Many people find that very intimidating. It's a very intense experience. It's typically a lot of work. It's very transformative. I found it a very exciting experience. I think a lot of people find it very exciting. You're learning a lot of things, but it can be quite intense. Then, after your first year, you typically have a summer. Sometimes people take summer school. Often people go do some summer job in that first summer. That first summer is often a time to explore. Maybe go do an unpaid internship if you're able to, or if you can get financial support from your school, some government job, some public interest job. Develop some legal experience and maybe try to figure out where your interests are going to lie.
Then you come back for your second year of law school. The cliché saying about the second year is they work you to death, the idea here being that second year can be really hard because you're going to have classes. Most of them are going to be elective classes at this point. You're choosing your classes. On top of those classes, you're going to get maybe more involved in other activities. You might be on a law journal. You're helping edit a law journal that publishes articles by legal scholars and that can be a tremendous amount of work. You might be involved in moot court. You might be taking clinical classes where you're actually able to practice law under supervision of your instructor. You're doing a lot of extra things on top of regular law school classes, and it can be really challenging. In addition to that, you might be looking for a permanent job.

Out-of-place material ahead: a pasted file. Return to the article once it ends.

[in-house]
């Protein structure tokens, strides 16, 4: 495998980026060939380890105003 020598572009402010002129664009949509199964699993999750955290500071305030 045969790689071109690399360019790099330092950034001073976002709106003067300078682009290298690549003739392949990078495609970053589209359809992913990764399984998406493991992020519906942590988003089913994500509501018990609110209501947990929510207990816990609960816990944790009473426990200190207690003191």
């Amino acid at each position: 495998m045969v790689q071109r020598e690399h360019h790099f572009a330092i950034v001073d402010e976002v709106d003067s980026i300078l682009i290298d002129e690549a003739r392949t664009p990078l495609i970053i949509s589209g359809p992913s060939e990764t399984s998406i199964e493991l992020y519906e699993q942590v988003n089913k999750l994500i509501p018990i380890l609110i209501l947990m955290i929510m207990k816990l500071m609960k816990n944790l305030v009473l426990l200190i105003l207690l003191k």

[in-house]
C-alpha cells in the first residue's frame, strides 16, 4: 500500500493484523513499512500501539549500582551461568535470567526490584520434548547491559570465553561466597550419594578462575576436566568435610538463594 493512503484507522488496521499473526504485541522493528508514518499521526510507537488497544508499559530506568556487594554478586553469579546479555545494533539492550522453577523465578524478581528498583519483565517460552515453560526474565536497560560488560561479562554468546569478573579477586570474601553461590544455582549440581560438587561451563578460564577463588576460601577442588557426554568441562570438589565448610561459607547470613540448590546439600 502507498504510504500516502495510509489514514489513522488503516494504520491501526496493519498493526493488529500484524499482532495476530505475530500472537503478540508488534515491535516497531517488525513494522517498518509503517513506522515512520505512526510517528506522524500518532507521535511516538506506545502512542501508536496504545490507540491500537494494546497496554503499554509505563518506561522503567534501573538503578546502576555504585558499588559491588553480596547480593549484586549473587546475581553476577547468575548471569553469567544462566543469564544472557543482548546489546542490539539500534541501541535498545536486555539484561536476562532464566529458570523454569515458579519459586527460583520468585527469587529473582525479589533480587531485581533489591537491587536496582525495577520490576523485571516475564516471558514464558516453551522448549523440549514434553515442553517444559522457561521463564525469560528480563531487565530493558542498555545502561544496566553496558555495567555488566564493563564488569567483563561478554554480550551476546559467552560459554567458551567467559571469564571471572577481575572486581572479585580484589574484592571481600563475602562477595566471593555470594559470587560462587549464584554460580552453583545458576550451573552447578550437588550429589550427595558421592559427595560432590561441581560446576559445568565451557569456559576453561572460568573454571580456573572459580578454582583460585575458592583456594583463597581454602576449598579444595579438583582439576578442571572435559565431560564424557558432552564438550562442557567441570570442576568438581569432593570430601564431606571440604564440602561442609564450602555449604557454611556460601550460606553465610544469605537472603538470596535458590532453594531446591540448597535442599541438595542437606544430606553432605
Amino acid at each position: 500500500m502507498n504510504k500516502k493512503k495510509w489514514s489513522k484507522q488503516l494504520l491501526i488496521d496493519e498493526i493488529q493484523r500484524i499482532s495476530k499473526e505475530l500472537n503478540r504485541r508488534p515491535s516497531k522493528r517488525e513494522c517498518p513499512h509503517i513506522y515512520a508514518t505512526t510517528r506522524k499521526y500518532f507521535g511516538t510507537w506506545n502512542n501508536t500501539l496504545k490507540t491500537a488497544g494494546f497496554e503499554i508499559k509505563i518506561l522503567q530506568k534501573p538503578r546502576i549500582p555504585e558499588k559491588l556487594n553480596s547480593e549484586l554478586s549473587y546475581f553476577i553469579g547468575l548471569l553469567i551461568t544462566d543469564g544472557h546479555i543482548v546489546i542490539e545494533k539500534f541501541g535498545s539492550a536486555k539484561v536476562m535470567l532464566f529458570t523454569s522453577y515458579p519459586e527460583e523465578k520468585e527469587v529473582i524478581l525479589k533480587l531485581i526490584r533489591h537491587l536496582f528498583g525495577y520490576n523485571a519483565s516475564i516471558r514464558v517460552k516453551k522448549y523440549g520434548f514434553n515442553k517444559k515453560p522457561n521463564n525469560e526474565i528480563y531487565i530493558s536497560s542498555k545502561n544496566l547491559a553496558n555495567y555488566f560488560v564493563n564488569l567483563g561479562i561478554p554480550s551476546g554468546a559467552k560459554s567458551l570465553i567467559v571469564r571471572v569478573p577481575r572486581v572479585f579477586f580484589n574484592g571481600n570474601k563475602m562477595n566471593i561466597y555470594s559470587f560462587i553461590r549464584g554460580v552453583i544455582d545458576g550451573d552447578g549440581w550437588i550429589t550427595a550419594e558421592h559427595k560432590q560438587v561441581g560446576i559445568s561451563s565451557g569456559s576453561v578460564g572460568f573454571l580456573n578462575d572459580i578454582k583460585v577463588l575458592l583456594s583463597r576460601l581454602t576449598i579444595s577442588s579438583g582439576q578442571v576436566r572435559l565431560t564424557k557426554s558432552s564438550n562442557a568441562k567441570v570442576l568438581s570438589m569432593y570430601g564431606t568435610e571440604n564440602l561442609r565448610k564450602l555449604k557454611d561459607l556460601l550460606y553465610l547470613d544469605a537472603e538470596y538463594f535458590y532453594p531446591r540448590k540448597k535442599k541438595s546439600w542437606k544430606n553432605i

Now, depending on what your career path looks like. Sometimes people are hired by law firms for jobs for their second summer and those jobs really turn into permanent positions. People are devoting a lot of energy into searching for those opportunities. They might also be searching for things like clerkship opportunities, which are postgraduate positions that help lead into the next stage of your career. There's really a lot going on. That second summer after your second year of law school really can be a particularly critical summer, especially if you end up with, say, a summer job at a firm that you hope to get a permanent offer of employment at.
Then in the third year, you come back. Maybe if you're lucky, you've got a job already lined up for post-graduation. The cliché about the third year is they bore you to death. A lot of law students say, "Well, at this point, I've really learned what I need to learn. I'm just taking classes just so I can get on to the next point in my career. I can take the bar, and so forth." I don't think that has to be true. For me, the third year of law school was, I think, a really enriching experience. I learned a lot of things. I sort of wished there was even more law school because there were so many classes I wanted to take and so many things I wanted to learn. But that is the cliché.
My goal in these lessons is to tell you some strategies that are going to avoid some of these clichés: why you don't need to be scared of your first year, why you can figure out ways to make your second year really manageable so you're not being worked to death, and how you can find your third year really enriching and not an experience that's going to bore you to death. This course is designed to give you some tools to really help you have a successful law school experience and a rewarding law school experience, and, ultimately, how that can lead into a rewarding career in the law.
We're going to talk about a bunch of the different aspects of law school, although the overwhelming focus of the class is going to be on your doctrinal classes and your exams that you're going to take in those doctrinal classes.